In her interview with podcast host Alex Cooper, Biles admitted to feeling like she let the entire country down by failing her vault attempt.

"As soon as I landed I was like 'Oh, America hates me. The world is going to hate me. I can only see what they’re saying on Twitter right now,'" she recalled thinking. "I was like, ‘Holy s---, what are they gonna say about me?'"

"I thought I was going to be banned from America," she continued. "That’s what they tell you: Don’t come back if not gold. Gold or bust. Don’t come back."

Widely regarded as the greatest gymnast of all time, Biles has hinted at a desire to join her third Olympic team in Paris, though her participation won't be confirmed until after the gymnastics trials in late June. She holds over 30 medals from the Olympic Games and World Artistic Gymnastics Championships combined, and if qualified, would be a sure favorite heading into this summer’s games.

Caitlin Clark reportedly nearing $20 million+ Nike deal

Caitlin Clark #22 of the Indiana Fever poses for a portrait at Gainbridge Fieldhouse during her introductory press conference
WNBA-bound Caitlin Clark is said to be closing in on a monumental NIke deal. (Photo by Matt Kryger/NBAE via Getty Images)

Caitlin Clark is reportedly close to cementing a hefty endorsement deal with Nike.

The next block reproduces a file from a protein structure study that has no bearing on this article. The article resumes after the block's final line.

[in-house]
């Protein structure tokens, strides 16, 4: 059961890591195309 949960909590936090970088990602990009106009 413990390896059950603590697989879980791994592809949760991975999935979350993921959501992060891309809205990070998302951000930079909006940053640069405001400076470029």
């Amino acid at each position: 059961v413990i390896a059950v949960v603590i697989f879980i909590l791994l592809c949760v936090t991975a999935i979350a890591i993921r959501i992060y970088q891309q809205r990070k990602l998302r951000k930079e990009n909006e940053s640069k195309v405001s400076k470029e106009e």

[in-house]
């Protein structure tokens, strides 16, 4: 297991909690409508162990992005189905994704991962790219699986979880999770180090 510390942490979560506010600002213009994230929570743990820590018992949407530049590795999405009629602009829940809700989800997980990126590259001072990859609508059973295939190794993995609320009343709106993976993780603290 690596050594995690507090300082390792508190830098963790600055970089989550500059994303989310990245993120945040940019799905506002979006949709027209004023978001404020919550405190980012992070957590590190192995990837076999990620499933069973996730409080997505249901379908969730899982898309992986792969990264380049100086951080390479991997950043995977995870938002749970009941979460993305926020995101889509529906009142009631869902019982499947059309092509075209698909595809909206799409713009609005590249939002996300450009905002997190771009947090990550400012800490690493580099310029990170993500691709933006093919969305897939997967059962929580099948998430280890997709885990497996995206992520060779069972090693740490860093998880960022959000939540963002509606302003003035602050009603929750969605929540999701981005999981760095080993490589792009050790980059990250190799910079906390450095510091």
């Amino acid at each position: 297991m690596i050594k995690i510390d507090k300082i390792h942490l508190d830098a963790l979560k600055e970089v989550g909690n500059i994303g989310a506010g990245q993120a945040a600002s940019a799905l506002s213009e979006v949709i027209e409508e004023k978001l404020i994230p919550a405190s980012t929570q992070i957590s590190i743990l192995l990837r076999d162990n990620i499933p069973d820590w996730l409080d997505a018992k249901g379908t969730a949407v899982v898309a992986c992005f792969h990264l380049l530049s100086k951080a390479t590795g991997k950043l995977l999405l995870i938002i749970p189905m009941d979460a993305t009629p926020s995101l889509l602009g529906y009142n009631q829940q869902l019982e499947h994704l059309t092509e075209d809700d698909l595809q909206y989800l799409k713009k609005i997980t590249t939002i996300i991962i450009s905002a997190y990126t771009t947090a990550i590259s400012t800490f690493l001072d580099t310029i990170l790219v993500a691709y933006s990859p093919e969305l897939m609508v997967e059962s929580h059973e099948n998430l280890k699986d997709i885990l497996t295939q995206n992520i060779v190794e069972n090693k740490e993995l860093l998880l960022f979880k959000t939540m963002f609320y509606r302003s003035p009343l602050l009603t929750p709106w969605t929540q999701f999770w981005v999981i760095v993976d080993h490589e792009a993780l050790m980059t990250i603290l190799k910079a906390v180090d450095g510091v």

The Athletic was the first to break the news Wednesday evening, commenting that the deal would be worth "eight figures" and include her own signature shoe. On Thursday afternoon, the publication tweeted that the deal would top $20 million, according to lead NBA Insider Shams Charania. Both Under Armour and Adidas are said to have also made sizable offers to the college phenom and expected future WNBA star.

The new agreement comes after Clark's previous Nike partnership ended with the conclusion of the college basketball season. She was one of five NCAA athletes to sign an NIL deal with the brand back in October, 2022. 

Considering Clark's overwhelming popularity and Nike's deep pockets, the signing's purported value doesn't exactly come as a shock. New York Liberty guard Sabrina Ionescu’s deal with the brand is reportedly worth $24 million, while NBA rookie and No. 1 overall pick Victor Wembanyama’s deal is rumored to weigh in at $100 million. And in 2003, LeBron James famously earned $90 million off his own Nike deal. 

Clark’s star power continues to skyrocket, with the NCAA championship averaging 18.9 million viewers and the 2024 WNBA Draft more than doubling its previous viewership record. Following the draft, Fanatics stated that Clark's Indiana Fever jersey — which sold out within an hour — was the top seller for any draft night pick in the company’s history, with droves of unlucky fans now being forced to wait until August to get their hands on some official No. 22 gear.